Rotting Christ

Chaostar – Anomima Review

Chaostar – Anomima Review

“Christos Antoniou is a busy guy, classically trained musician and composer, he’s probably more commonly associated with the likes of Septicflesh. Album after album they’ve brought something huge, dramatic and tasty to the table and if you’re like me you’ve ravenously gobbled up every last scrap and looked around for seconds. Well here they are… what you may or may not know is that Christos has a side-project called Chaostar, born round the time Septicflesh released The Eldest Cosmonaut. While their core sound definitely captures some of what makes Septicflesh great, it’s also enough set apart that it’s an entirely different animal.” Join Madam X as she’s dragged kicking and screaming out of the mosh pit and unceremoniously dumped into the world of baroque style classical music… will she come out unscathed on the other side?

Atrocity – Okkult Review

Atrocity – Okkult Review

“Yes, Atrocity have indeed lived up to their name and not in the way one hopes for in death metal, technical, melodic or otherwise. They’re the band that brought out the very un-metal Werk 80 consisting of ‘metalled up’ covers of 80’s pop songs. Oh and wait for it they didn’t stop there, 11 years down the line they doubled the atrocity with the release of Werk 80 II (a double album offering) – I have to ask why?” Steel Druhm joins Madam X in asking why a death metal band chose to make their name doing novelty covers of 80s pop hits, but hey, who are we to judge? Now they’re doing real death metal again and Madam X kinda digs it.

Rotting Christ – Κατά τον Δαίμονον Εαυτού Review

Rotting Christ – Κατά τον Δαίμονον Εαυτού Review

“I’m always enchanted by a band or album that pushes me to think outside the box, compelling me at 2 am to seek out the translation of an old Romanian curse, making me read up on Voodoo and at the same time the i’m knee deep in the teachings of Aleister Crowley – now that’s what metal’s about [Mister Crowley, won’t you write for my blog? – Steel Druhm]! Aleister Crowley wrote ‘Do what thou wilt shall be the whole of the law’ and I’m pleased Greek icons Rotting Christ decided to use this credo as the basis for their 11th full-length release Κατά τον Δαίμονον Εαυτού (meaning ‘Do what thou wilt’).” Mister Crowley and Madam X are like two peas in a devil pod, so join her as she discusses the new opus from Greek black/death act Rotting Christ and all things sacrilicious.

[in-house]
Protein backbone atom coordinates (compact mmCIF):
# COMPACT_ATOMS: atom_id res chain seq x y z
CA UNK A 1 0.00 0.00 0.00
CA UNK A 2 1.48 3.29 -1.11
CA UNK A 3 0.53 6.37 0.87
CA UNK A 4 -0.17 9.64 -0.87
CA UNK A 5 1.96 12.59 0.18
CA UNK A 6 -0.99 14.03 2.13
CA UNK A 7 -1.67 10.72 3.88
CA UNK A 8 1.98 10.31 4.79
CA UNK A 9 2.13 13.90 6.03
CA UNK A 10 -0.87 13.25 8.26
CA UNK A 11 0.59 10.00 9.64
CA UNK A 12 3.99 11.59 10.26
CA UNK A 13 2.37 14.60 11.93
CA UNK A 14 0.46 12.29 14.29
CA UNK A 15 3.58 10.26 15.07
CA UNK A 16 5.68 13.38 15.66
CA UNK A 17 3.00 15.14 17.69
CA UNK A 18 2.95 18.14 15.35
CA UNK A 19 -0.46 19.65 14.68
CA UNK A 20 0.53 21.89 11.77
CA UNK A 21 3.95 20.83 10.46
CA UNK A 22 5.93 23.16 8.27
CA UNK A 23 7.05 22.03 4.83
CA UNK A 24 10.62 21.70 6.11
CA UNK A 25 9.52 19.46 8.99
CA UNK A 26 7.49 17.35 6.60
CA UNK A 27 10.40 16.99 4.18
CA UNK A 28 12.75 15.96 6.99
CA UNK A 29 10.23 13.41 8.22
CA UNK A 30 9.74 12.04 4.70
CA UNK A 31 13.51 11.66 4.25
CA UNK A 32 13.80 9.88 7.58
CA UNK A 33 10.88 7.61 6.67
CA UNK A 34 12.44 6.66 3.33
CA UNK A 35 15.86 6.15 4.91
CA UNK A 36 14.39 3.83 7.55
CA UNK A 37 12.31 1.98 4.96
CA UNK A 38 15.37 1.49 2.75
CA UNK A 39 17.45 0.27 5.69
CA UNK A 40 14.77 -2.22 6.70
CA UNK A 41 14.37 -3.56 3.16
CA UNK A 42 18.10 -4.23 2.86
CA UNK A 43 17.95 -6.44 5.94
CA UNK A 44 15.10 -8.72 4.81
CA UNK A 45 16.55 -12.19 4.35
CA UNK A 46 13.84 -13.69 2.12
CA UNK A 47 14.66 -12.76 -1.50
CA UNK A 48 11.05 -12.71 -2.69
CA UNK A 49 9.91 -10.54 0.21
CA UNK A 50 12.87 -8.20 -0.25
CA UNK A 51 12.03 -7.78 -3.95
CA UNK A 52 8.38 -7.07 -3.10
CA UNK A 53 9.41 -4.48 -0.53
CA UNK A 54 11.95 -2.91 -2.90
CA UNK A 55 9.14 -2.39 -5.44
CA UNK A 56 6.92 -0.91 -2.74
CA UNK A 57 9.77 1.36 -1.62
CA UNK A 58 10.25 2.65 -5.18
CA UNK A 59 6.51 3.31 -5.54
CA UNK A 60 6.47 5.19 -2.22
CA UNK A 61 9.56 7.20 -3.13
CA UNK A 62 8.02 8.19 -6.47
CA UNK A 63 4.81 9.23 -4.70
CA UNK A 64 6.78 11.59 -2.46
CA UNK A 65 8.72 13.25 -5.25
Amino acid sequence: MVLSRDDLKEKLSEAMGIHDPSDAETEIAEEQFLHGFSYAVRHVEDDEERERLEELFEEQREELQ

Septic Flesh – The Great Mass Review

Septic Flesh – The Great Mass Review

Yet another highly anticipated 2011 release is upon us! This is the eighth crusade by the Greek masters of blackened death Septic Flesh and they brought a few new tricks with them as they refine their crazed classical music meets brutality approach. 2008’s Communion was hailed as a highly creative accomplishment and The Great Mass is a continuation and enlargement of that sound and concept. Taking their basic blackened death style and merging it with performances from the Prague Philharmonic Orchestra and a full choir, Septic Flesh have now become a full blown orchestral/symphonic death metal juggernaut. With a full orchestra involved, this is obviously going to be a bigger, more bombastic album and its hardly easy listening. While they traffic in the same over-the-top, dramatic theatrics as Therion, they manage to keep things much more linear (and therefore much more listenable). While bands like Cradle of Filth and Dimmu Borgir have long employed symphonic orchestration to accent their sound, Septic Flesh have now embedded it into their core and made it an integral part of their make up and identity.